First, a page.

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Religious Practices FAQs


Congregation Adat Reyim is a Progressive Conservative synagogue, which means many things to many people. We hope the following FAQ’s might provide our vision of Progressive Conservative for Congregation Adat Reyim.

Question: How much Hebrew do you have in your services?

Answer: We recite most major prayers in Hebrew. However, each service also has many prayers and readings in English. There is somewhat more Hebrew in the morning services than in the evening. Our primary siddur, Siddur Hadash, provides transliterations of many of the Hebrew readings used during our services.

Question: Does Adat Reyim keep Kosher?

Answer: Adat Reyim maintains a strictly Kosher non-fleyshik kitchen, but allows a degree of flexibility (dairy and pareve items only) for consumption in designated areas of the building, e.g. the classroom wing. This flexibility helps facilitate potluck events. Food brought in from the outside is coordinated with one of our mashgichim or event coordinator beforehand. Adat Reyim groups sometimes hold events in non-kosher venues (Dinner Club, Junior Youth Group, congregants’ homes, etc…)

Question: During my child's Bar/Bat Mitzvah, can my non-Jewish spouse have a role?

Answer: Non-Jewish spouses, who, by the way, are entitled to full congregation membership and participation, generally may participate in most aspects of your child's Bar/Bat Mitzvah service, except for a few rituals involving the Torah scroll.

Question: Do you use musical instruments in your services?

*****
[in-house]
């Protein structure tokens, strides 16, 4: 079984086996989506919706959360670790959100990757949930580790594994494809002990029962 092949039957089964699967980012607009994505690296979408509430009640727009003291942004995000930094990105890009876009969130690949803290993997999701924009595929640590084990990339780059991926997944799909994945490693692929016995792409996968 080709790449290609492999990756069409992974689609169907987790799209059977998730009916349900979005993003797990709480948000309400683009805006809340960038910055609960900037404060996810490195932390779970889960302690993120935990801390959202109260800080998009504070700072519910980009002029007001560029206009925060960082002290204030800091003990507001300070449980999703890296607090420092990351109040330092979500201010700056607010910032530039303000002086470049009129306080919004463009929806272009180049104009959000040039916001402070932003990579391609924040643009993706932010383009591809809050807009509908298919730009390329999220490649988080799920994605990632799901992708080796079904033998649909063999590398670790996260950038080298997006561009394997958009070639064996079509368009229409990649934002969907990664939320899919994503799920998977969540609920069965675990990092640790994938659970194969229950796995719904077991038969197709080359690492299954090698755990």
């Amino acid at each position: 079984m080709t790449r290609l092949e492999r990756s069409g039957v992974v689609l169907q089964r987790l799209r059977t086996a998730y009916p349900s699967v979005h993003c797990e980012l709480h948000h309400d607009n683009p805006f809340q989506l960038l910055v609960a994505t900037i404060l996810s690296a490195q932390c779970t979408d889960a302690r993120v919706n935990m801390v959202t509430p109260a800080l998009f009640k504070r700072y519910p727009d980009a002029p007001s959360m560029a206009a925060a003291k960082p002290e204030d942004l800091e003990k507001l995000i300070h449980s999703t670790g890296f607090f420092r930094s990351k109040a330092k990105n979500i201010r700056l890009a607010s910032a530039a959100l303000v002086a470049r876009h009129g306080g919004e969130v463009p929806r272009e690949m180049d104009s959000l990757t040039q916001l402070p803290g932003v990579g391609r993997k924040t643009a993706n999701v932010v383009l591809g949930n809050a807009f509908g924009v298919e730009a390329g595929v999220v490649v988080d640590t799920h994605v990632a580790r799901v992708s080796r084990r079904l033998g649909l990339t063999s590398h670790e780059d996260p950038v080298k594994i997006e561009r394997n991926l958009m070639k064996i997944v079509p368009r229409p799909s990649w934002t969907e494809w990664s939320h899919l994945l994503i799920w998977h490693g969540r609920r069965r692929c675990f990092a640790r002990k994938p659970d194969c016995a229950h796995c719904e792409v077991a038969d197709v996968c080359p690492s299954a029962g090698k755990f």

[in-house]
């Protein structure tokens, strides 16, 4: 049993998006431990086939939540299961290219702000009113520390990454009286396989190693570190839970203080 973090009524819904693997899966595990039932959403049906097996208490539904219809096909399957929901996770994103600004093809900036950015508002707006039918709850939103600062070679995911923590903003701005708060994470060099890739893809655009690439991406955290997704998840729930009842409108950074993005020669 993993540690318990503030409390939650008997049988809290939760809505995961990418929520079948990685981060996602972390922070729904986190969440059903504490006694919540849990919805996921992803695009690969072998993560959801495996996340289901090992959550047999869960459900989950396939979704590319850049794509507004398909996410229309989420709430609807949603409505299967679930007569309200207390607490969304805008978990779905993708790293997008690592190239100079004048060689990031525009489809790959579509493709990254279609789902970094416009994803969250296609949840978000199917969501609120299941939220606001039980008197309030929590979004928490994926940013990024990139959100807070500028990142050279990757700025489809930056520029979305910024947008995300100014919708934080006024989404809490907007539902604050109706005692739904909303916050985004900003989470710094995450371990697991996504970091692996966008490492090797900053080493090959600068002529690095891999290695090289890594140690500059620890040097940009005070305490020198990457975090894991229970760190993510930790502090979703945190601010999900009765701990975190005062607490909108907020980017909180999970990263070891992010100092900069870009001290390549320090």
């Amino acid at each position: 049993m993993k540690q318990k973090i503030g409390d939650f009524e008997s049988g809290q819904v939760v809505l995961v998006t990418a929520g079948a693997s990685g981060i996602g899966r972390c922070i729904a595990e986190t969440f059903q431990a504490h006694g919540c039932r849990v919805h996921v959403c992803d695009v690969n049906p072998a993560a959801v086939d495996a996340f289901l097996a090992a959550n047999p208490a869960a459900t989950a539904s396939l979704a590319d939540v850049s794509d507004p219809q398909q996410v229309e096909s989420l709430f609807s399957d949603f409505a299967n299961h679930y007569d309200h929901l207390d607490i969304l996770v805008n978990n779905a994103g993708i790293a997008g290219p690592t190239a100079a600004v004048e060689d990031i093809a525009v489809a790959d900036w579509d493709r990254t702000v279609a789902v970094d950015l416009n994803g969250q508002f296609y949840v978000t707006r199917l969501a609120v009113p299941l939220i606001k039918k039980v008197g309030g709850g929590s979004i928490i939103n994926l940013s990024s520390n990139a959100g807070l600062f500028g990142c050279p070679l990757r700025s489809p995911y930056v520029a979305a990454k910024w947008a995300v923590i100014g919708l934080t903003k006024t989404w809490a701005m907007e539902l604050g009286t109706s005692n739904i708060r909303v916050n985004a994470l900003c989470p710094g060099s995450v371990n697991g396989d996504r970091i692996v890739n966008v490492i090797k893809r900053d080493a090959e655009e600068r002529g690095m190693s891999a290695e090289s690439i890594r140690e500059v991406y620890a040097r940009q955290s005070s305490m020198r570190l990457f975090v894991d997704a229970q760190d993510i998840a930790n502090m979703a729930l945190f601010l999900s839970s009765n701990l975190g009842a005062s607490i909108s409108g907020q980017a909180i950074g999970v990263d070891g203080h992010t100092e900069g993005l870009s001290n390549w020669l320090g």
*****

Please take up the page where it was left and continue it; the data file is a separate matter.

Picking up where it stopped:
Answer: For the most part, Adat Reyim follows the tradition of not having musical instruments in our services. However, we do have musical instruments at specially designated Erev Shabbat Folk Services once each month.

Question: To what degree do women participate in religious life at Adat Reyim?

Answer: Adat Reyim is fully egalitarian in principle and in practice. Women do, and are encouraged to, participate in all aspects of religious practice. These include leading services, having aliyot, reading from the Torah, chanting haftarot, and giving sermons (divrei Torah), as well as taking leading roles in synagogue governance, and committee and volunteer work.

Question: I’ve been to your services, but the melodies were different. Why don’t you use the same melodies I grew up with?

Answer: Our selection of melodies is drawn from our members' experiences and changes from time to time. If you volunteer to lead a part of a service, read from the Torah, or do a haftarah, you may use whatever melodies you are used to as our congregants will appreciate the variety.

If you have any further questions about Congregation Adat Reyim’s religious practices, please feel free to contact


Thu, July 18 2019 15 Tammuz 5779